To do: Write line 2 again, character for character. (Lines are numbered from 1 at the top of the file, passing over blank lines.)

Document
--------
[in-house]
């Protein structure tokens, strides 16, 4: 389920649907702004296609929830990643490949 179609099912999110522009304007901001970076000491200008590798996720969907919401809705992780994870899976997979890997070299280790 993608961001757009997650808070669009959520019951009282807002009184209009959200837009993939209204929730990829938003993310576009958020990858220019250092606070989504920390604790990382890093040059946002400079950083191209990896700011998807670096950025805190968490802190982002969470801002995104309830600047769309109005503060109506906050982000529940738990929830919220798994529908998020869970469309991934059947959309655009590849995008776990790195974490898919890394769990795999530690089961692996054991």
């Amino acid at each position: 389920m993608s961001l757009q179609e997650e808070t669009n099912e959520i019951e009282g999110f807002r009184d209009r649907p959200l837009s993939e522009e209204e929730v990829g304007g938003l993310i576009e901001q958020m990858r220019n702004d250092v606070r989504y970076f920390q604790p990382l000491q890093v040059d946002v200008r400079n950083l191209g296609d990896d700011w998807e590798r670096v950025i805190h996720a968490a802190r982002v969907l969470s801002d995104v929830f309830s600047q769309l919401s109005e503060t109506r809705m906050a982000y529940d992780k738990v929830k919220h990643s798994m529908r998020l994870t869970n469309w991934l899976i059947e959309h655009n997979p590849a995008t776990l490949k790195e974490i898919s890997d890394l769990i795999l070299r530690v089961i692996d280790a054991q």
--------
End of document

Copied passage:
């Protein structure tokens, strides 16, 4: 389920649907702004296609929830990643490949 179609099912999110522009304007901001970076000491200008590798996720969907919401809705992780994870899976997979890997070299280790 993608961001757009997650808070669009959520019951009282807002009184209009959200837009993939209204929730990829938003993310576009958020990858220019250092606070989504920390604790990382890093040059946002400079950083191209990896700011998807670096950025805190968490802190982002969470801002995104309830600047769309109005503060109506906050982000529940738990929830919220798994529908998020869970469309991934059947959309655009590849995008776990790195974490898919890394769990795999530690089961692996054991």